There’s no one else in the world quite like the Peranakans. Tracing their ancestry back to 15th-century Malacca – a little port town that’s a marriage of Malay, Chinese, as well as Dutch, Portuguese and British colonial influences – these vibrant people have created a wonderfully flamboyant identity for themselves through myriad clothing styles, performing arts and culinary customs.
There’s no finer place to explore the multitudinous hues of the Straits Chinese than in Singapore. Here’s how you can taste, wear and dance to their many intriguing cultural nuances.
1. Step into a conserved residence
The family unit is the most important facet of the Straits Chinese community, and their homes are their pride and joy. Stucco dragons and other exotic creatures are splayed across facades, flanked by glazed tiles, stained glass, family emblems and ornately carved doors. Intricate mosaics are laid out across the floors.
Joo Chiat, Emerald Hill and Blair Road are enclaves of beautifully preserved Peranakan buildings – multicoloured colonial-era shophouses moulded by Asian and Western architecture styles. To see houses decorated with antiques from the early 20th century, step inside conserved residences The Intan (above) in Joo Chiat and Baba House on Neil Road. Entry to both are by appointment only.
2. Learn about its history
Housed in a historic school built in 1912, the Peranakan Museum (below) spans three levels. Each section interprets the ethnic group’s most distinct aspects, including a recreated traditional matrimonial chamber, and the largest known example of Peranakan beadwork – a tablecloth featuring more than a million glass beads.
Past exhibitions include ‘Great Peranakans: Fifty Remarkable Lives’, a larger-than-life illustration of men and women who have shaped Singapore through art, business and public service for almost two centuries. Intimate portraits – such as those of the nation’s founding prime minister Lee Kuan Yew; Tan Tock Seng, who built the country’s first hospital for the poor; and women’s rights advocate Seow Peck Leng – are celebrations of Singaporean identities.
3. Tuck into traditional dishes
Peranakan cuisine involves painstaking preparations – from the pounding of rempah (blended pastes of chillies, garlic, shallots and other ingredients) to the slow simmering of stews and curries. The result? Dishes imbued with Malay, Chinese and Portuguese flavours.
Tuck into traditional itek sio (duck braised in coriander sauce) at PeraMakan, or taste a new spin on the cuisine at Candlenut (above).
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4. Get a customised sarong kebaya
Female Peranakan wear is a dazzling fashion parade, woven with intricate embroidery and dripping with elaborate beadwork. Nonyas (Peranakan women) cut arresting silhouettes in sarong kebayas: their signature three-piece outfit of a sheer fitted blouse over a camisole and a batik sarong (cloth adorned with patterns using wax and dye). Brooches, jewellery and beaded sandals complete the look.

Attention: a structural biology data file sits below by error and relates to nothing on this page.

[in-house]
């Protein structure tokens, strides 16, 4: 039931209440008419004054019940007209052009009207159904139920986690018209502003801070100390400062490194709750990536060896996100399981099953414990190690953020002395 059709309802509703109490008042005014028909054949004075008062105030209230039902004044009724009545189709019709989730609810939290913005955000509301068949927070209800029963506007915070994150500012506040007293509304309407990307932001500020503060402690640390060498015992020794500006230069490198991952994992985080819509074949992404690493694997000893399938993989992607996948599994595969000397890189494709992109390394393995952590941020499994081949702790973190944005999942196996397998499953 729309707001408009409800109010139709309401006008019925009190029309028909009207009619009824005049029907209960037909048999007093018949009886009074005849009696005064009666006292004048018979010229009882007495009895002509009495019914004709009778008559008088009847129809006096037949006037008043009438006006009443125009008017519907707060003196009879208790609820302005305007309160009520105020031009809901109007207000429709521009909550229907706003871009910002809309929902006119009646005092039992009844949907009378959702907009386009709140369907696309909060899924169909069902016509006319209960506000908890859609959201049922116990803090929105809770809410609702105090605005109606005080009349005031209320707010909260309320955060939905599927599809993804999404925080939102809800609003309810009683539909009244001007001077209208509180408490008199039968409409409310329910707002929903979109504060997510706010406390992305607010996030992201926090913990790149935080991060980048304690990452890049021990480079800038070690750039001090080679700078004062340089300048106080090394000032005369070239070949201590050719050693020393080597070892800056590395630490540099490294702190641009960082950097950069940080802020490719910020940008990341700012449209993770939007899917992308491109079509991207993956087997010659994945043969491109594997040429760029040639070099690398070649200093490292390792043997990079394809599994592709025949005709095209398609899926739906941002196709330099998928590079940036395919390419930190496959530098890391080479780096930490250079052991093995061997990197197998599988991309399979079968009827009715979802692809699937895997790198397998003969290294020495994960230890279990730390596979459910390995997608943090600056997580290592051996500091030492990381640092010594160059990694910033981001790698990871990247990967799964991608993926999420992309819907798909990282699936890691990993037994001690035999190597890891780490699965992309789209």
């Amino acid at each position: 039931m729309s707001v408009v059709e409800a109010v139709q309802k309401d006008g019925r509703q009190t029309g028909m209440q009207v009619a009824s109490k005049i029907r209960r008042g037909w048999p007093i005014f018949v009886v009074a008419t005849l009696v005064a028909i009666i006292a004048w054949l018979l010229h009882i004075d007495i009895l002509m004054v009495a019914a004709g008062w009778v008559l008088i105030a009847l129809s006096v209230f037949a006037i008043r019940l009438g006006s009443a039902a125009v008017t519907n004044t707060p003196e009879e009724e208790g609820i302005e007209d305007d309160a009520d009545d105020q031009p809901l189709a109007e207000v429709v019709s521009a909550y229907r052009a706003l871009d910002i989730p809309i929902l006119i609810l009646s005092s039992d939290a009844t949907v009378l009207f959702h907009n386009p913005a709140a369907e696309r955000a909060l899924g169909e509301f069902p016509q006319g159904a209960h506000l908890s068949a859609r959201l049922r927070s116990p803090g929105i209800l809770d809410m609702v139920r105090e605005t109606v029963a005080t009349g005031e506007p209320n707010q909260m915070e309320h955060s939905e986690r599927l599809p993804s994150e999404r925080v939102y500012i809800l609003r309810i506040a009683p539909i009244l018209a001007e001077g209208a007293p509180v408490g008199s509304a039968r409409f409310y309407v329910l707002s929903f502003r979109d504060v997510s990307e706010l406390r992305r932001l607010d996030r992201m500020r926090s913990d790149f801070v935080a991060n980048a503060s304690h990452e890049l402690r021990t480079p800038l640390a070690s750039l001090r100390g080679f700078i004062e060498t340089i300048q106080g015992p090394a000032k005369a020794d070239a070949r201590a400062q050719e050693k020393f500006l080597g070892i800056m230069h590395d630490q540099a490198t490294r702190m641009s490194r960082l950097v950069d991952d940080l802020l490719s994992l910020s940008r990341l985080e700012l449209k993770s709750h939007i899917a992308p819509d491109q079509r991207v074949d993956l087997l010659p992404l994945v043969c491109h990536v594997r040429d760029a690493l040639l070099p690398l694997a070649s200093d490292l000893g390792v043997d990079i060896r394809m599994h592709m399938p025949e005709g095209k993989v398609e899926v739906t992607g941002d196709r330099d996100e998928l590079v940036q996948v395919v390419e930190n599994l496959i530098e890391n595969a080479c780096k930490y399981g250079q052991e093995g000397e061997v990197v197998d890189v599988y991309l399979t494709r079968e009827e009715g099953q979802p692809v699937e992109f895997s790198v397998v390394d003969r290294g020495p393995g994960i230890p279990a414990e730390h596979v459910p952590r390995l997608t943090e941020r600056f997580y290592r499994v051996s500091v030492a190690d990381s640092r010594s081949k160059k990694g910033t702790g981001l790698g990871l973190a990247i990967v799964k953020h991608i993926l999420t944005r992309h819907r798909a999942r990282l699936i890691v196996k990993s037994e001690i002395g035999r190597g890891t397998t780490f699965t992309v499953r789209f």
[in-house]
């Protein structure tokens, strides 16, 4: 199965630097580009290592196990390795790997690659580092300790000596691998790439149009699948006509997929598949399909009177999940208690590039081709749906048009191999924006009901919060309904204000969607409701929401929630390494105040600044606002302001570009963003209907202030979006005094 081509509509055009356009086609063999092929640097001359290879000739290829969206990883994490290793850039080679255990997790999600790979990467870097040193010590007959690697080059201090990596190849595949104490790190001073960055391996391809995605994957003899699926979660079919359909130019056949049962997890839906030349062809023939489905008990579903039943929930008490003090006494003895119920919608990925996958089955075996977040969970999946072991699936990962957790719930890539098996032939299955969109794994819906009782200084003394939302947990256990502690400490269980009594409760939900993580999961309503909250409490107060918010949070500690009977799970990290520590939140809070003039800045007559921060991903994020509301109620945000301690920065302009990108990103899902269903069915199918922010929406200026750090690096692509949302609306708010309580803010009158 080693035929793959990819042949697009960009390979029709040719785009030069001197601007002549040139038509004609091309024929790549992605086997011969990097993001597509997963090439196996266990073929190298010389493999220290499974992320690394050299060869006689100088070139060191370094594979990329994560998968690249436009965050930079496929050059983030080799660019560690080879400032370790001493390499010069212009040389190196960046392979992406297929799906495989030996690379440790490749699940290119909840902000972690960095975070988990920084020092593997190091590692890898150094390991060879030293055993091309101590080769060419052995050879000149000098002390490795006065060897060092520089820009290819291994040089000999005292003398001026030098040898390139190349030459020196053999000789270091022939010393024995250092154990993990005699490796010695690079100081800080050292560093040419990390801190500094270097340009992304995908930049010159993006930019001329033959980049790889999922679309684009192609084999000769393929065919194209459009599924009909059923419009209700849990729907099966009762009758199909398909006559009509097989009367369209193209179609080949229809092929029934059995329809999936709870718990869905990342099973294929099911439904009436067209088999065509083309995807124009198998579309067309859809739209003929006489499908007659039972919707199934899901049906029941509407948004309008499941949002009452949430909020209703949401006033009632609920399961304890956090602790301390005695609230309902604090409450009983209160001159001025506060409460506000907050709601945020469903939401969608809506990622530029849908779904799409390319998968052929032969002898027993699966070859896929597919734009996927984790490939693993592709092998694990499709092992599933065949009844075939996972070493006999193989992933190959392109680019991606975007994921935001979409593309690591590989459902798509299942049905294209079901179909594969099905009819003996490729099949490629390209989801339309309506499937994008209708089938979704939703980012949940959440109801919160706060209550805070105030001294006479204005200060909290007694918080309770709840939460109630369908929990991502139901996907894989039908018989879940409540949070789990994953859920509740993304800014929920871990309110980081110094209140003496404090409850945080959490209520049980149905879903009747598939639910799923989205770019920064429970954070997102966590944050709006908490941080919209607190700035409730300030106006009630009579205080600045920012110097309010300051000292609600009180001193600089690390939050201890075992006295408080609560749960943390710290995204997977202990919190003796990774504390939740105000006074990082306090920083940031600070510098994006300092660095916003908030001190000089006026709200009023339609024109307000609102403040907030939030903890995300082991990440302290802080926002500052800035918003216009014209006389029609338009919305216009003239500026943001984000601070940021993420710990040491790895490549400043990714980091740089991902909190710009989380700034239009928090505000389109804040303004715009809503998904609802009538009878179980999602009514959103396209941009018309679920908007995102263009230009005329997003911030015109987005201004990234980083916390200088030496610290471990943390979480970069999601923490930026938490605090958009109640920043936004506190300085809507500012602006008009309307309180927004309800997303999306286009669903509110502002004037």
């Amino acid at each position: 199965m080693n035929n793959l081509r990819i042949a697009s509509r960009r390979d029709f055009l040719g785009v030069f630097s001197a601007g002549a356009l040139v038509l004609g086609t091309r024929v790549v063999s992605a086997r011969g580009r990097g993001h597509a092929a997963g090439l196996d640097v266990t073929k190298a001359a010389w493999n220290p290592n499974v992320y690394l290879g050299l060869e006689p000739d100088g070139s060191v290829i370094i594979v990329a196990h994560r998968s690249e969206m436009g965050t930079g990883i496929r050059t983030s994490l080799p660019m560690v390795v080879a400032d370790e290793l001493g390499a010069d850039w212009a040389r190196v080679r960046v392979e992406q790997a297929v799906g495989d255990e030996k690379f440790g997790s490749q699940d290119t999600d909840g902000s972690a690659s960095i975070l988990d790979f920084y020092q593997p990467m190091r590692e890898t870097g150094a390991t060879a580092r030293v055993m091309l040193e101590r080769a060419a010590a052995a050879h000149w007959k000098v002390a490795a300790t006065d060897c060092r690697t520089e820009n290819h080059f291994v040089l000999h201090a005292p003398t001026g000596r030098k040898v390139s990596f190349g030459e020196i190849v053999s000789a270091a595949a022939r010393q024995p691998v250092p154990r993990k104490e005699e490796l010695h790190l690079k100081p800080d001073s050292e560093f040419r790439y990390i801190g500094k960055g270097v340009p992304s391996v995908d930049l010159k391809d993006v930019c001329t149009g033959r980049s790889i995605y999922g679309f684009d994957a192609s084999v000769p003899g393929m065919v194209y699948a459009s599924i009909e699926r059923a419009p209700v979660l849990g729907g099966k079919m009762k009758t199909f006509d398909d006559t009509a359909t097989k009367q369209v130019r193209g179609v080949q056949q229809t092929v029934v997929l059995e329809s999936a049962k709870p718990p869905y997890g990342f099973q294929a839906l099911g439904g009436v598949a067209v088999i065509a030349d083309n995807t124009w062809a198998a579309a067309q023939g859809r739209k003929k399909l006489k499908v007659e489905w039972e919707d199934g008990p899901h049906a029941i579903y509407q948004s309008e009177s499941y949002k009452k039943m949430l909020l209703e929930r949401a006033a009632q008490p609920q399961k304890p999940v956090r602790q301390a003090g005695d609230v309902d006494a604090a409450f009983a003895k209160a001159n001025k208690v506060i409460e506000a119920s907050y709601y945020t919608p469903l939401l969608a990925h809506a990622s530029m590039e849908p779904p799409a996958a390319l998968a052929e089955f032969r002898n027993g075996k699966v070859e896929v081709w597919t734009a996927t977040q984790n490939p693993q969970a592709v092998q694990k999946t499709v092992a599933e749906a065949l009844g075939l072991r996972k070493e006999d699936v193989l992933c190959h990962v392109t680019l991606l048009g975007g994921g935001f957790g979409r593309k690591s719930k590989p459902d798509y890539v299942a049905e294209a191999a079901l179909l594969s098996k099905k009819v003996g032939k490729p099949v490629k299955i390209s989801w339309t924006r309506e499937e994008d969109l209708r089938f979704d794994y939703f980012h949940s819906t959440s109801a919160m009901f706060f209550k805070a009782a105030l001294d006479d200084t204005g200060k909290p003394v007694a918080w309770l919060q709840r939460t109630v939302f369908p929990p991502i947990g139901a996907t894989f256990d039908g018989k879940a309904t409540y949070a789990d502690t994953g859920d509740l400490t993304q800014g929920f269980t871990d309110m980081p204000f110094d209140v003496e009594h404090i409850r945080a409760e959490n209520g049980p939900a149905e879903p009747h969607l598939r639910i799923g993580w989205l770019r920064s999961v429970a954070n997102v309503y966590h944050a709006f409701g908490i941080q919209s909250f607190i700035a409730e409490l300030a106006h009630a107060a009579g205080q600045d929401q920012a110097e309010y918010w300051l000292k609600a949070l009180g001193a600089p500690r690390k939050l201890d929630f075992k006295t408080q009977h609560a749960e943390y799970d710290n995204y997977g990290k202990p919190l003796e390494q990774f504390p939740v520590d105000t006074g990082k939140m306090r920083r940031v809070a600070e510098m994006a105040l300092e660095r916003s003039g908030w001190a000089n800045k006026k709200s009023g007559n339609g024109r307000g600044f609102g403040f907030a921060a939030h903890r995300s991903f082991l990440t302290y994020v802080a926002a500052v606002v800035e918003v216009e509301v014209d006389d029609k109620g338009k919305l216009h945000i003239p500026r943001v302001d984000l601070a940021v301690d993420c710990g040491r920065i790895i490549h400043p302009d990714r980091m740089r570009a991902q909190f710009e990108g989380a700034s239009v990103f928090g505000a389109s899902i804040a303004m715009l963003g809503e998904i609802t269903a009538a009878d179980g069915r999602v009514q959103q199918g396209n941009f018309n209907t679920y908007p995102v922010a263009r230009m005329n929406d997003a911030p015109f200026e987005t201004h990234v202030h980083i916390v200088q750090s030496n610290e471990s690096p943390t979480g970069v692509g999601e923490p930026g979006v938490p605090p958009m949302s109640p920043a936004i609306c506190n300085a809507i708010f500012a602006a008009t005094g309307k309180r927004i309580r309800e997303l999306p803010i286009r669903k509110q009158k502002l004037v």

At Rumah Kim Choo, third-generation scion Raymond Wong specialises in designing and custom-tailoring Peranakan fashion. He leads a team of seamstresses in stitching together intricate details by hand – a laborious undertaking that is a rarity today. To cater to younger customers, Wong updates his designs to include Swarovski crystals and modern cuts so kebaya tops can be matched with everyday clothes. Visitors can also learn the fine art of beading (below) at workshops he conducts.
5. Watch Peranakan wayang
Peranakan wayang (theatre) began as a mainstay of social life where music-filled parties unfolded in parlours and clubs. Mainly using Peranakan patois and embracing cultural stereotypes, certain tropes are now instant hallmarks of the community’s art form – such as female impersonators and melodramatic family dramas.
Gunong Sayang Association’s forte is the dondang sayang, featuring two singers who compose and sing witty four-line verses back and forth, set to a small orchestra of violins, accordions and guitars. The troupe also stages plays (above) and traditional Malay dances throughout the year.
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Straits Chinese Slang
English, Malay and Hokkien languages have been stirred into a rojak (a salad, or a term to connote a mishmash) of Peranakan patois that have made their way into daily Singaporean speak.
Aksi borak – Show-off
Alamak – Exclamation of surprise
Amboi – Oh my goodness!
Bibik – Polite address for older women
Cakap – Speak
Chiak – Eat
Gabra – Confused
Jalan-jalan – Go out
Kek Sim – Broken-hearted
Leceh – Troublesome
– TEXT BY DESIREE KOH
PHOTOS: VEE CHIN, DARREN CHANG, COURTESY OF PERANAKAN MUSEUM, GUNONG SAYANG ASSOCIATION, CANDLENUT
This article was originally published by Singapore Press Holdings.